"I can get real mad. The demons come out of me."
Former UFC featherweight and lightweight champion Conor McGregor was recently caught on CCTV camera allegedly unleashing his rage outside of the octagon.
The fighter was arrested and is currently facing multiple charges after he allegedly attacked a bus full of fighters.
His behaviour has been labelled “disgusting” though it isn't altogether unusual. There have been plenty of cases of seemingly everyday men unable or unwilling to control their rage.
Joe “Butterbean” Sweeney was 10 when he started fighting. He claims to have been in about 2,000 street fights, with two trips to jail and a 13cm scar on his neck to show for it.
Joe took up fighting after a being bullied at age 8, quickly gaining respect and earning a reputation as a "scary" street fighter in his rough neighbourhood.
So what draws men to fight?
Aaron Sell, an evolutionary psychologist, told Insight that apart from testostone; status and the need for control are the primary reasons why males fight.
“The basic relationship that we've been discussing for a long time now is that fights lead to status and that's absolutely true,” Dr Sell told Insight.
Studies on other mammals have shown that humans aren’t the only species afforded rank once they have won a fight.
“The most dangerous animal when you look at a group, a mammalian group, is the one who has low status but feels entitled to high status - that's the one who has something to prove,” Dr Sell told Insight.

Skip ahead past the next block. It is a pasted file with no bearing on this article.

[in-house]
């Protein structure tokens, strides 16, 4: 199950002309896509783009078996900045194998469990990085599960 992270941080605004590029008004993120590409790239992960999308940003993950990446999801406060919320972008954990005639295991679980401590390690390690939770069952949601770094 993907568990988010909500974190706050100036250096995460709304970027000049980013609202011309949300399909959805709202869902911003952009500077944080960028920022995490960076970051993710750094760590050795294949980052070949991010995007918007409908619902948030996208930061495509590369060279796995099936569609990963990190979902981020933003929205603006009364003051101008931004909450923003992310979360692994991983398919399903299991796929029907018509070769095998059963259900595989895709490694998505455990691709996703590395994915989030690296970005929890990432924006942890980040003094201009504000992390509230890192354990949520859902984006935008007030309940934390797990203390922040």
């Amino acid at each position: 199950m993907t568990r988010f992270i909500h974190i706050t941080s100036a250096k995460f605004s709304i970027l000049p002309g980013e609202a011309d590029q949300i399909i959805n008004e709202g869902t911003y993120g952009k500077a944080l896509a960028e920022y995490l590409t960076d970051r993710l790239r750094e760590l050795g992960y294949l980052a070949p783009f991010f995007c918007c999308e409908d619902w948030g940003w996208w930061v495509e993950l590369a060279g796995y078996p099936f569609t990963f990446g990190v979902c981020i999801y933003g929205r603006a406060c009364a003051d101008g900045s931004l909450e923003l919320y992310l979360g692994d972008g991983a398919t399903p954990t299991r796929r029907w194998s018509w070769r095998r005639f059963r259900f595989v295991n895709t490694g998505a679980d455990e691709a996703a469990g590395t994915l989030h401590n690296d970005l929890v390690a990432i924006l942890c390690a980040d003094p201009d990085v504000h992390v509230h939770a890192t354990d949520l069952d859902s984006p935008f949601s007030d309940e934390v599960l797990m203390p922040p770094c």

“It may seem trivial but ancestrally these are really important and men really do care if they're humiliated in front of their friends.”
For Ryan Zahrai - who speaks from experience - he believes a key force compelling men to throw a punch is the desire to feel powerful.
“When you win there's a rush, your body's shaking with adrenaline, especially after the fight and the guy's dropped, you're still shaking and you love that feeling, ” Ryan told Insight.
“That’s what you go back to, there's a chemical reaction. You know it's something that you get addicted to.”
Violence as a coping mechanism
After his mother’s suicide and his brother’s death, Joe’s urge to fight escalated and he began searching for opponents.
“I went out and started giving a lot of people a good flogging … Like I'd actually go to their houses,” Joe told Insight.
“I can get real mad. The demons come out of me,” he said on the moment before a fight begins.
While his days of lawless street fights are behind him, he has since joined a travelling boxing tent as an outlet and said it has taught him self-control: “I don’t get angry anymore.”
Chris “The Savage” Indich is another street fighter who now funnels his aggression into regulated MMA fighting.
“I was aggressive, you know. I had a few schoolyard fights, getting a little bit older had a few bar fights,” Chris told Insight.
“It's kind of how I got my fight name, "The Savage" … I think I just had a lot of anger and I don't think that I ever really had an outlet for the anger.”
Neurologist Ron Granot, who often sees head injuries at the hands of violence, thinks the return to fighting comes down to the lack of alternative outlets available for men to cope with their problems.
“Instead of having other opportunities, education opportunities you know, from counselling, relaxation, exercises, all these other alternatives… I think part of the reason is they are not there.”